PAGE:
In the last couple of months I've had occasion to be strolling around the neighbourhood and looking at some of the many heritage houses in Vic West. Here's a favourite of mine, called "Montview." I've processed the photo in the architectural drawing/cartoon mode that I like because it brings out the architectural details. I first photographed this house in 2008. (There's still lots of snow outside right now. This photo was taken last week.)
Thursday, January 19, 2012
Since I'm beyond the age of considering a career change we can all rest comfortably with the certainty that I will never become a weather forecaster. All I have to do these days is make some glib remark about snow like "it usually melts off during the day" and we are immediately deluged with about 20 centimeters of snow that is quite clearly not melting away. Oh well, it continues to be pretty but Victoria is a city that always seems caught by surprise when it snows. Nobody seems to know what to do and a snowfall more than ankle deep means businesses and schools close.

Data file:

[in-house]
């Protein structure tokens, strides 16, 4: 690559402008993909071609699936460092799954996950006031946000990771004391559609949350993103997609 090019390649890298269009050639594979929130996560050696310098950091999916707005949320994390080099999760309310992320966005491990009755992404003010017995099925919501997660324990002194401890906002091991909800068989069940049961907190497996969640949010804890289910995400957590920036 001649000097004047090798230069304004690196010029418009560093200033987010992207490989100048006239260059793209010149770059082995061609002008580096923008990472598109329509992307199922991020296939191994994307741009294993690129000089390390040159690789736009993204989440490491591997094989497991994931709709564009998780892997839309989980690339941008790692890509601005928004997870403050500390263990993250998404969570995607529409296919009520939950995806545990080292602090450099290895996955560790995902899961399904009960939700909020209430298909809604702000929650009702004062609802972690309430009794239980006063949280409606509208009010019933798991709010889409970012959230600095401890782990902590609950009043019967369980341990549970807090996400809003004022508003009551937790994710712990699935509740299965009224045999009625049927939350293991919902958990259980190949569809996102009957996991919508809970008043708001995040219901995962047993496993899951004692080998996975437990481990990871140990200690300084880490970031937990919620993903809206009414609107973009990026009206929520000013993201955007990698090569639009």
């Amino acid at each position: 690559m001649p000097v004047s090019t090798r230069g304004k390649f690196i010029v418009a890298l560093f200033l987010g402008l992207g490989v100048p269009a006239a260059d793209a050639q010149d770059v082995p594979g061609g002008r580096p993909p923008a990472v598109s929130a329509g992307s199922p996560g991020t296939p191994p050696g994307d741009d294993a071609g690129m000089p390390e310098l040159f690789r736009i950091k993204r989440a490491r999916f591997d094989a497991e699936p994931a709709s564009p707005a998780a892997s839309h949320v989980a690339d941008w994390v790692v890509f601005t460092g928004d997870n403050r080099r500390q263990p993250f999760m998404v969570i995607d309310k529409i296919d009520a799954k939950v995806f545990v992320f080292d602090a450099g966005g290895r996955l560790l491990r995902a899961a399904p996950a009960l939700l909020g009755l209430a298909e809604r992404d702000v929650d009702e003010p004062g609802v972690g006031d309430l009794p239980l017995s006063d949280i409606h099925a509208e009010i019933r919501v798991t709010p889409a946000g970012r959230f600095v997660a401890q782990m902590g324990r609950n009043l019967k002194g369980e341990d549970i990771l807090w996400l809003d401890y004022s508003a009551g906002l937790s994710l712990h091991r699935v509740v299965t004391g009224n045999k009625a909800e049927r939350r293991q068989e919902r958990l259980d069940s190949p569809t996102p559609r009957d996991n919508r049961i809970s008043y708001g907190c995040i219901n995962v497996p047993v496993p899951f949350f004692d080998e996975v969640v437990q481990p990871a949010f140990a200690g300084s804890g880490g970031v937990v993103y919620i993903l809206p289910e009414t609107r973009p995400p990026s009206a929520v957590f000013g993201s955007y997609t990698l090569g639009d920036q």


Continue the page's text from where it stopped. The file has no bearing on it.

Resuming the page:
Wednesday, January 18, 2012
I've recently moved and one of many new benefits I'm enjoying is a window into the lives of a squirrel family (of at least three members). This photo was taken from inside my new suite. The squirrel family has been enjoying the seed log I put out for the birds. This a Western Gray Squirrel (Sciurus griseus).
Tuesday, January 17, 2012
Monday, January 16, 2012
Sunday, January 15, 2012
Saturday, January 14, 2012
I've been thinking about why I like this photo and also why I derived such pleasure out of the Wood Ducks I've been posting photos of the last few days. I think it's an effect of seasonal affective disorder. Around this time of year, especially after a succession of short gloomy gray days, anything that bears the bold brilliant colors of warmer seasons is refreshing to the eyes and to the mind. The Wood Ducks and this small boat have this in common and remind me that we are now on the downhill slope towards spring. This little boat was moored yesterday below the Selkirk Trestle in Vic West and I thank its owner for these rich colors.
Friday, January 13, 2012